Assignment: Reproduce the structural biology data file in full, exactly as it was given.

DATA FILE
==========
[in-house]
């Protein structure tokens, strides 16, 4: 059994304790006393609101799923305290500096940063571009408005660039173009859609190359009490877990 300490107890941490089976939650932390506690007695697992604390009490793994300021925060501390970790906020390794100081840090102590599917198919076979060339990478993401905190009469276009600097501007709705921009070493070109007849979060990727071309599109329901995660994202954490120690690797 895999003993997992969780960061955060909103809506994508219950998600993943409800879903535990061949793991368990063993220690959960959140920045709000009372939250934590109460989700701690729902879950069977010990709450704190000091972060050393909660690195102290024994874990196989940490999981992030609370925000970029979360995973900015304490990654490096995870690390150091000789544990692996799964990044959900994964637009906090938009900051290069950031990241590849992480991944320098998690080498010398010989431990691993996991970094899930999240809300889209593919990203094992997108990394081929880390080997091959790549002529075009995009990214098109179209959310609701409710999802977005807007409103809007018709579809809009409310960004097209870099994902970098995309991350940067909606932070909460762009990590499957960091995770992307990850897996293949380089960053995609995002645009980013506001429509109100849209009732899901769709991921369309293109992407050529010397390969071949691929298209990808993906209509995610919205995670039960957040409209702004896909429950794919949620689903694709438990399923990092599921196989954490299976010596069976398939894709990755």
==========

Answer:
[in-house]
């Protein structure tokens, strides 16, 4: 059994304790006393609101799923305290500096940063571009408005660039173009859609190359009490877990 300490107890941490089976939650932390506690007695697992604390009490793994300021925060501390970790906020390794100081840090102590599917198919076979060339990478993401905190009469276009600097501007709705921009070493070109007849979060990727071309599109329901995660994202954490120690690797 895999003993997992969780960061955060909103809506994508219950998600993943409800879903535990061949793991368990063993220690959960959140920045709000009372939250934590109460989700701690729902879950069977010990709450704190000091972060050393909660690195102290024994874990196989940490999981992030609370925000970029979360995973900015304490990654490096995870690390150091000789544990692996799964990044959900994964637009906090938009900051290069950031990241590849992480991944320098998690080498010398010989431990691993996991970094899930999240809300889209593919990203094992997108990394081929880390080997091959790549002529075009995009990214098109179209959310609701409710999802977005807007409103809007018709579809809009409310960004097209870099994902970098995309991350940067909606932070909460762009990590499957960091995770992307990850897996293949380089960053995609995002645009980013506001429509109100849209009732899901769709991921369309293109992407050529010397390969071949691929298209990808993906209509995610919205995670039960957040409209702004896909429950794919949620689903694709438990399923990092599921196989954490299976010596069976398939894709990755």